In the Matter of the Arbitration
of a Dispute Between
DEFOREST AREA EDUCATION ASSOCIATION
DEFOREST AREA SCHOOL DISTRICT
Mr. Phil Borkenhagen, Executive Director, Capital Area UniServ-North, 4800 Ivywood Trail, McFarland, Wisconsin 53558, appearing on behalf of the Association.
Lathrop & Clark, by Attorney Ronald J. Kotnik, 122 West Washington Avenue, Madison, Wisconsin 53703, appearing on behalf of the District.
The DeForest Area Education Association, hereinafter referred to as the Association and the DeForest Area School District, hereinafter referred to as the District are parties to a collective bargaining agreement which provides for the final and binding arbitration of grievances arising thereunder. The Association and the District jointly requested the Wisconsin Employment Relations Commission to appoint the undersigned as a single, impartial arbitrator to resolve the instant grievance. The hearing, which was not transcribed, was held in Madison, Wisconsin on April 11, 1989. Initial post-hearing briefs were filed by each of the parties on May 10, 1989; reply briefs were filed by each of the parties on May 22, 1989.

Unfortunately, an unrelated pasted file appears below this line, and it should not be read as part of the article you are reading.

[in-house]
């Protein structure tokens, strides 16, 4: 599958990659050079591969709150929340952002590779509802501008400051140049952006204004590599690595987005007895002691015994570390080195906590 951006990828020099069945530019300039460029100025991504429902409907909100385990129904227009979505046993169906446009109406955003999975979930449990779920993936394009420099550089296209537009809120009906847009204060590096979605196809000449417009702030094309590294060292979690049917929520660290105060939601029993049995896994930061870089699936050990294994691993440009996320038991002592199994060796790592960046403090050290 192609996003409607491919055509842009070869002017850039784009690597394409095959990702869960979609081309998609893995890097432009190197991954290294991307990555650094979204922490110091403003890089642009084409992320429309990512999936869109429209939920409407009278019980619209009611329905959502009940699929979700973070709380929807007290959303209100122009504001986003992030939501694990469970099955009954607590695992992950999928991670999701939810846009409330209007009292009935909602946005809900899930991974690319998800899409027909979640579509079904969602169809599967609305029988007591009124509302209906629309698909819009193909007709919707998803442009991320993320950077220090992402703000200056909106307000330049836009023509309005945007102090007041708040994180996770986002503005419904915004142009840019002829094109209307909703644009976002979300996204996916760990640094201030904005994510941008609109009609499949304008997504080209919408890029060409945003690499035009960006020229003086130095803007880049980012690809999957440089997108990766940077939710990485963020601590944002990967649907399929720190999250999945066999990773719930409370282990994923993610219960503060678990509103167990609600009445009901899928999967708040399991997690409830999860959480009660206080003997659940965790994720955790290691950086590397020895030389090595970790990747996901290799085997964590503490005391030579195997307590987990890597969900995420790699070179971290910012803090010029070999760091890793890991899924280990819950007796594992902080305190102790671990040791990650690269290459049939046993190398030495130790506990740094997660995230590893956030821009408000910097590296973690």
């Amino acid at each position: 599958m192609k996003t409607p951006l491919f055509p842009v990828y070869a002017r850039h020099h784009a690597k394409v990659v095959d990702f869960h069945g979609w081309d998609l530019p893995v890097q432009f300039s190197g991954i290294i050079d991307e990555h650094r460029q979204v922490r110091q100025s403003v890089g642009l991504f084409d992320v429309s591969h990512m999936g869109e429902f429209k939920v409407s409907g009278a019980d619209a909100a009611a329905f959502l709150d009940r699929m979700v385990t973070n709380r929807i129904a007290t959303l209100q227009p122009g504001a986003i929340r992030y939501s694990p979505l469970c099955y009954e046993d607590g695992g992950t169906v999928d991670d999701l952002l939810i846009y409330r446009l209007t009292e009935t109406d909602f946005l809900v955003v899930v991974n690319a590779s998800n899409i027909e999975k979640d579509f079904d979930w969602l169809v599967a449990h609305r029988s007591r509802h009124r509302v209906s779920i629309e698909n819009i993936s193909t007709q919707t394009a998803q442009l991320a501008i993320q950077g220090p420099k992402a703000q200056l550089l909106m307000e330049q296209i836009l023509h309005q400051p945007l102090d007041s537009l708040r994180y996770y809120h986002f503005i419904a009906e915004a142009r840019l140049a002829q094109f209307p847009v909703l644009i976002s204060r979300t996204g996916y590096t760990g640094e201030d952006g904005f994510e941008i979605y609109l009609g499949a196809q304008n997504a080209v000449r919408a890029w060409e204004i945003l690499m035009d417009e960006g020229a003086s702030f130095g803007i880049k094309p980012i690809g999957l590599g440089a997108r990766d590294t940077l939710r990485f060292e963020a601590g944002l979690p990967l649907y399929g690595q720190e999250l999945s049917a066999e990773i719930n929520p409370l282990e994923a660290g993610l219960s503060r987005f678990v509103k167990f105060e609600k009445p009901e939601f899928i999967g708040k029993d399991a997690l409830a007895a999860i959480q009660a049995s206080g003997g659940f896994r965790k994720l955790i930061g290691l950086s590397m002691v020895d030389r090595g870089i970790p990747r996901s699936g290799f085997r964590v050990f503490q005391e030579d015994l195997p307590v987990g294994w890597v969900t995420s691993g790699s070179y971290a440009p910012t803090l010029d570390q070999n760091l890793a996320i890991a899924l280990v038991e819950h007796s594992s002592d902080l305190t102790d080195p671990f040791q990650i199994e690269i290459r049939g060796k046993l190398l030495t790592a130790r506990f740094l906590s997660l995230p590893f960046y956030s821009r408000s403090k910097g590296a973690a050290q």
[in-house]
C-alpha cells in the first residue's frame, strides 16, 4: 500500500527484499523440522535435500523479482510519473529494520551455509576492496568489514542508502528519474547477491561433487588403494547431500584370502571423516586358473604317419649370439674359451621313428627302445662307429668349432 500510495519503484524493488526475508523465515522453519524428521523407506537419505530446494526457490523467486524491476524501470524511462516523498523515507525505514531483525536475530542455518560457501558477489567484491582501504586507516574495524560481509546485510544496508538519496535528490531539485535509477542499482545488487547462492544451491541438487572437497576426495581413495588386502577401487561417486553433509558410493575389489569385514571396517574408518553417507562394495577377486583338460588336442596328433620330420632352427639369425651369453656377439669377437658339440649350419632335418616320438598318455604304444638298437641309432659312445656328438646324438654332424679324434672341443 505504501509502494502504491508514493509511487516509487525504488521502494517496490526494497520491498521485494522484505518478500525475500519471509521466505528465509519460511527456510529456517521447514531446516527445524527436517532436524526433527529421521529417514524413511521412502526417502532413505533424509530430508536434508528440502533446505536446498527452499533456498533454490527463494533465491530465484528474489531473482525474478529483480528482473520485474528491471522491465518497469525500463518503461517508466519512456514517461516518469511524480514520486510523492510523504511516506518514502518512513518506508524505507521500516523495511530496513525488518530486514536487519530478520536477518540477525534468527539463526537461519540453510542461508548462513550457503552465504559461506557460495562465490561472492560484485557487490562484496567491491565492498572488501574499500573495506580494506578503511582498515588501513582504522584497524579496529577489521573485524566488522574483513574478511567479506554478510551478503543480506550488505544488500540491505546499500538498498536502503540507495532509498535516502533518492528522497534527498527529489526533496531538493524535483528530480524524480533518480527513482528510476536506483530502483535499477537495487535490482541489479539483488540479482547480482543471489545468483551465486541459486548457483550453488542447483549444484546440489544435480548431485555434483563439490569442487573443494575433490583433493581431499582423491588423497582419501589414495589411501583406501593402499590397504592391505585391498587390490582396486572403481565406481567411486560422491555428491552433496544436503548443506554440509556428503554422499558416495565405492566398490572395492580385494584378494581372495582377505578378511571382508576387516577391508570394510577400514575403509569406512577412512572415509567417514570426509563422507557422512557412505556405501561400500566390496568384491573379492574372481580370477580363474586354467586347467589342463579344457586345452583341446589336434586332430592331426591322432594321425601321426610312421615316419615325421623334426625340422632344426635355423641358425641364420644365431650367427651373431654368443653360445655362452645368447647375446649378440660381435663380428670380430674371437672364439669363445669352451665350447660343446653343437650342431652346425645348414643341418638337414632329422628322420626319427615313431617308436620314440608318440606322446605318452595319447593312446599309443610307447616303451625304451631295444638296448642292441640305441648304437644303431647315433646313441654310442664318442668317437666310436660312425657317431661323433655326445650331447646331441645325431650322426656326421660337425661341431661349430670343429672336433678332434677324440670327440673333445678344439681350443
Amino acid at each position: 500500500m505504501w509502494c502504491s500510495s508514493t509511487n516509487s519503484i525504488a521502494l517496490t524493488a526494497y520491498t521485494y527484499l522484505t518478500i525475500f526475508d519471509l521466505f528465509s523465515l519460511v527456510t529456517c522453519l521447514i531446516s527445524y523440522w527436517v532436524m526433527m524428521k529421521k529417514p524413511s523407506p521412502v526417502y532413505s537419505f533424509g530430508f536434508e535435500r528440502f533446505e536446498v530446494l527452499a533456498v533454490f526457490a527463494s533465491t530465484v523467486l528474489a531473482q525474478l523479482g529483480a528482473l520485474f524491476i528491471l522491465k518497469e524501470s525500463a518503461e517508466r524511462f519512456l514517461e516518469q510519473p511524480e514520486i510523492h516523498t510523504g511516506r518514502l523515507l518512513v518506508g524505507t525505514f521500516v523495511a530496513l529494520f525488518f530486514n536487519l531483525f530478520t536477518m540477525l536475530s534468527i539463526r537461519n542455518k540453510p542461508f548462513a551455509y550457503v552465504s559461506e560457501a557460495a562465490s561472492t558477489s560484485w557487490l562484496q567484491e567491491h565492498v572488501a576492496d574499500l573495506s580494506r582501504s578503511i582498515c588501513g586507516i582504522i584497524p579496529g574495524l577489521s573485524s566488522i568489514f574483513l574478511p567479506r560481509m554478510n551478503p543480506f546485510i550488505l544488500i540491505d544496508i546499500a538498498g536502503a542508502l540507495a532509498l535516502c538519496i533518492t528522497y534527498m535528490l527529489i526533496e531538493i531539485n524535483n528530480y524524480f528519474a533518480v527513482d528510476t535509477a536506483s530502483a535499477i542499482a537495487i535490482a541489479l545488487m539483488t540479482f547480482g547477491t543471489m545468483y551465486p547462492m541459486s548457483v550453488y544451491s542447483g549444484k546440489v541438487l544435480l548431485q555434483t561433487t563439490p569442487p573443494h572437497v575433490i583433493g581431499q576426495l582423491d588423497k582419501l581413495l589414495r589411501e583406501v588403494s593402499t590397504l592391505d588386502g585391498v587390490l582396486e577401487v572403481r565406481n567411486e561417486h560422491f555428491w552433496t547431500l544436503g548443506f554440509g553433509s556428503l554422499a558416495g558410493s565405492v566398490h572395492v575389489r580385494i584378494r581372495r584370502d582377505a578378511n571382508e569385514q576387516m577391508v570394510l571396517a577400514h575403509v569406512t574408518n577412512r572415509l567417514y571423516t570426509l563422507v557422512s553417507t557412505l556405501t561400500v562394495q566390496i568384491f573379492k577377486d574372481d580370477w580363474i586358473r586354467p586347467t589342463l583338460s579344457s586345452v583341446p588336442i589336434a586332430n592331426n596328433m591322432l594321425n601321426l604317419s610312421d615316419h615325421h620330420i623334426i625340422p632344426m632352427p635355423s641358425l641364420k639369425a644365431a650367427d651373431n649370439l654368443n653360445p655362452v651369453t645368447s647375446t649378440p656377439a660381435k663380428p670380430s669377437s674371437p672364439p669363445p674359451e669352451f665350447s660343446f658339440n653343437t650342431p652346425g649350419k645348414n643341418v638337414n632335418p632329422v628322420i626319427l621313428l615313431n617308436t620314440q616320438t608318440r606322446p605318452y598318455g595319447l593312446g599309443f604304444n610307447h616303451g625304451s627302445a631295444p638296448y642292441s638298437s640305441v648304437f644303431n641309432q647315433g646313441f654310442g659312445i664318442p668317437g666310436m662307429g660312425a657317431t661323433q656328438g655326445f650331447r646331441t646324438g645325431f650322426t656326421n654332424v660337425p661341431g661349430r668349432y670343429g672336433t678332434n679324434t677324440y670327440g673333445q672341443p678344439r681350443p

The parties stipulated to the following statement of issue:
Did the District violate Article 22 of the collective bargaining agreement when it applied the vertical step salary freeze to newly hired, experienced teachers hired by the District for the 1987-88 school year? If so, what is the appropriate remedy?
RELEVANT CONTRACT PROVISIONS
A. (1) On or about January 5th and no later than January 15th of each year, the parties agreed to meet to confer and negotiate in accordance with the pro-cedures set forth herein in a good faith effort to reach agreement on all matters raised by either party concerning questions of wages, hours and conditions of employment. Any agreement reached shall apply to all contracted teachers according to the preceding recognition clause, be reduced in (sic) writing and be executed by the appropriate and duly authorized officer or officers of the Board and the Association.
. . .
EXPERIENCED TEACHERS ENTERING THE SYSTEM
Experienced teachers entering the DeForest School System for the first time shall receive full credit for previous teaching experience, provided such experience is defined as no longer than three (3) years absence from the teaching profession.